FIG. 5 shows a cross section through line 5-5 of FIG. 4. Trenches 35 extend for length L between side walls 42 and 48. The floor 52 of the trenches is at a depth D below surface 32. To effectively trap and hold a significant amount of lubrication, in one embodiment, the depth D, of the trenches 35 is between 0.1 μm and 10 μm deep and the length L of the trenches is between 10 μm and 800 μm. Of course, the dimensions need not be uniform, so that, for example, the depth D of the trench may vary with the length L. FIG. 6 is a partial cross section through line 6-6 of FIG. 4. Trenches 35 extend for width W between side walls 46 and 44. In one embodiment, the width W of trenches 35 is between 10 μm and 400 μm. As with the depth D, the width W of the trenches 35 need not be uniform and may vary along the length L and vise versa.

Trenches 35 can be formed by ion milling or reactive ion etching (RIE).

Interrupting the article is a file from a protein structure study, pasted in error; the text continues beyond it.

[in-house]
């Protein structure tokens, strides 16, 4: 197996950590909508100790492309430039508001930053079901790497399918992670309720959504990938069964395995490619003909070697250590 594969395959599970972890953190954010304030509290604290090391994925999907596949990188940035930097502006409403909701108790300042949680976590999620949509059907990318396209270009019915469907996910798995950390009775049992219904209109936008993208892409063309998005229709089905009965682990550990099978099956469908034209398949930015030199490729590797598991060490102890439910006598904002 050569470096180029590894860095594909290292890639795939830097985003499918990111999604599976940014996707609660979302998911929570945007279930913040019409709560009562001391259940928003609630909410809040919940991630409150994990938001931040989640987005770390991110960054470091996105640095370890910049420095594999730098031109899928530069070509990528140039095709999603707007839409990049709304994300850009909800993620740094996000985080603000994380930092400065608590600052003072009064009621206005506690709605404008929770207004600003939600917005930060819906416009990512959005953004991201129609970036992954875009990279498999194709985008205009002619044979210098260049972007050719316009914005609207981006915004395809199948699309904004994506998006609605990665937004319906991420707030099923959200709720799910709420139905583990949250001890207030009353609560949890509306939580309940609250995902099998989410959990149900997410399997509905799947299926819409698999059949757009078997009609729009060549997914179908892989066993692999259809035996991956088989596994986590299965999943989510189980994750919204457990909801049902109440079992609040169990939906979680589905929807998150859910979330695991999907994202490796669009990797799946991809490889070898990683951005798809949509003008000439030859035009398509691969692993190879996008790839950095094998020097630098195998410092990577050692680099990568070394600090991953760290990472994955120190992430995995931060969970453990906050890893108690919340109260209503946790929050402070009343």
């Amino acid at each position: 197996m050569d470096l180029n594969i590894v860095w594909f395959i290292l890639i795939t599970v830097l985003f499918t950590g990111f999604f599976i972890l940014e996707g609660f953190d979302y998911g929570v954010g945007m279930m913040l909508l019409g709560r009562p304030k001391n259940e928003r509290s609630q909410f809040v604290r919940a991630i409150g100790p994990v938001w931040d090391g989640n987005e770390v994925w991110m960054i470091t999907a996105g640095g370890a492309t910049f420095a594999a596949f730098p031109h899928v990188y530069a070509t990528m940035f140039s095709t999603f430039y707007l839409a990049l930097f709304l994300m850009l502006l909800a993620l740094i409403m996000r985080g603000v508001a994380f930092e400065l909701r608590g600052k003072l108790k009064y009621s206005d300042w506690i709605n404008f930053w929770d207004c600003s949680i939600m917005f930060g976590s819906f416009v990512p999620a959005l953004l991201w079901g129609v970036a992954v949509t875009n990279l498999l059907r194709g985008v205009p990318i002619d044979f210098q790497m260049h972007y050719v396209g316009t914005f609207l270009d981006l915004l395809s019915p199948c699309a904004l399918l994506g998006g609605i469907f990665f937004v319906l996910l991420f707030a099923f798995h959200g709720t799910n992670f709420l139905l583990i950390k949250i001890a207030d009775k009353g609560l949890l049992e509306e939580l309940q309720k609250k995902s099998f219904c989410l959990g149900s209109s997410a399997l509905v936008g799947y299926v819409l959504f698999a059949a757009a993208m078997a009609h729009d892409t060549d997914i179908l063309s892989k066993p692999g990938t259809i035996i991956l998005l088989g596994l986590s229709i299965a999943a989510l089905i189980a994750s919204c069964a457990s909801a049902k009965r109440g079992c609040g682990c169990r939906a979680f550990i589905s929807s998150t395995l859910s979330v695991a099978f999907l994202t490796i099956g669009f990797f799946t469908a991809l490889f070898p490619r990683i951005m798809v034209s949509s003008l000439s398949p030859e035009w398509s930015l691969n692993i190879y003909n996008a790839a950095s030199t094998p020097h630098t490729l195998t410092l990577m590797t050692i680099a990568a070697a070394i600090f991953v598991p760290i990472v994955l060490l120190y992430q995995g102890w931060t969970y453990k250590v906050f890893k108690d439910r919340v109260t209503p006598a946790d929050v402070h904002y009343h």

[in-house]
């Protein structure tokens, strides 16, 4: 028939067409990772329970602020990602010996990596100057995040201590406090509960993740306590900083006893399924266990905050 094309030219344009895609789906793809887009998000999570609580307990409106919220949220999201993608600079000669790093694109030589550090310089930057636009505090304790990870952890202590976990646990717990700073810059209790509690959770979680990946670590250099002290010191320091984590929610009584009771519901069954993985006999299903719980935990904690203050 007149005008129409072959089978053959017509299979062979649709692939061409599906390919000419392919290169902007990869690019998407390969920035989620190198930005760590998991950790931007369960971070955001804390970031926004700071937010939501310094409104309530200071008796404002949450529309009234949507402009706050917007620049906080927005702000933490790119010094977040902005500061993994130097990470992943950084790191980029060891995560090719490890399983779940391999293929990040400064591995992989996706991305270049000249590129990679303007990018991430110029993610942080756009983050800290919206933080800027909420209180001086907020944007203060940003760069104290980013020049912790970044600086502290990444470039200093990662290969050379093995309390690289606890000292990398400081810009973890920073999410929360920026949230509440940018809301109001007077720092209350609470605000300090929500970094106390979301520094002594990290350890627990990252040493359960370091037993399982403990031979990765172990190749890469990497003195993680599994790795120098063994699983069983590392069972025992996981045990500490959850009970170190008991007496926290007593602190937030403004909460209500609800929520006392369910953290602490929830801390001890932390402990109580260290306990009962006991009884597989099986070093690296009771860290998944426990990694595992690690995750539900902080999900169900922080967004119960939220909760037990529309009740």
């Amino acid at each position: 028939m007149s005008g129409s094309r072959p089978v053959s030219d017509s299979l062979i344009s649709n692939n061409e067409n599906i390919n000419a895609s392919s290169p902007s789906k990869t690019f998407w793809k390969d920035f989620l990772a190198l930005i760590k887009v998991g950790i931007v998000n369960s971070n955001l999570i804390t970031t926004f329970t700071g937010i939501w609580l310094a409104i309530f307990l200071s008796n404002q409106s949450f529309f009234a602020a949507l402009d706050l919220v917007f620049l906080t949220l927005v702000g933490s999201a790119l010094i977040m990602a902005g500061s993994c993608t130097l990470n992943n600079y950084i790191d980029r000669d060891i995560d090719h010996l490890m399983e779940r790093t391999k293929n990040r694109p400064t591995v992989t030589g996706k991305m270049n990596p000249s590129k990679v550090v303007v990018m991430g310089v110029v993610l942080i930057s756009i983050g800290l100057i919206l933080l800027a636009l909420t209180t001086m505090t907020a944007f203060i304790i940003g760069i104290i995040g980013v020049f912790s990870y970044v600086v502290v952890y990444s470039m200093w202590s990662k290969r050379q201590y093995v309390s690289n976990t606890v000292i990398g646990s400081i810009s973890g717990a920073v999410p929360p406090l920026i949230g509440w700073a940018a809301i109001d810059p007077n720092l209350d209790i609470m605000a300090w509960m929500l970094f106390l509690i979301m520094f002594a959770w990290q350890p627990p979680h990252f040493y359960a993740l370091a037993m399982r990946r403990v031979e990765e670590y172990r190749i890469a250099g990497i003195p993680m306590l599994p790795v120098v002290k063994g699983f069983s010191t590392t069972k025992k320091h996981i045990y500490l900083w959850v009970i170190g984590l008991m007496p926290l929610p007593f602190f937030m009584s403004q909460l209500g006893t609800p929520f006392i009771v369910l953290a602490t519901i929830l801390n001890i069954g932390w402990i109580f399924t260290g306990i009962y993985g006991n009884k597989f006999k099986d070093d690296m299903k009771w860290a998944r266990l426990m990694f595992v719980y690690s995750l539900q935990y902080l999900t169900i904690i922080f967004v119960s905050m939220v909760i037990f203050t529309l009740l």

The foregoing embodiments describe one or more trenches for reducing air stagnation and/or the accompanying lubrication build-up near the trailing edge of the head slider ABS, and for receiving and trapping excess lubrication on the ABS. However, more generally, any recess(es) may be provided for this purpose. The recesses may be varied in shape, number, location and dimensions. For example, while FIG. 4 shows a single trench 35 on either side of trailing pad 24, FIG. 7 shows a plan view of the ABS showing an arrangement of a plurality of trenches 72, according to another embodiment of the invention. The arrangement of trenches 72 may be formed on each side of the trailing pad 24, or alternatively may be located on other portions of the ABS. Specifically, FIG. 7 shows three substantially parallel trenches 72. The dimensions of the parallel trenches may be uniform or varied relative to one another. Further, a transverse trench 74 intersects each set of three trenches 72, thereby fluidly coupling the trenches in each set. It should be noted, however, that the illustrative sets of trenches are still “blind”, i.e., fully enclosed by a side wall so that each set of trenches defines a respective reservoir for collecting lubricant.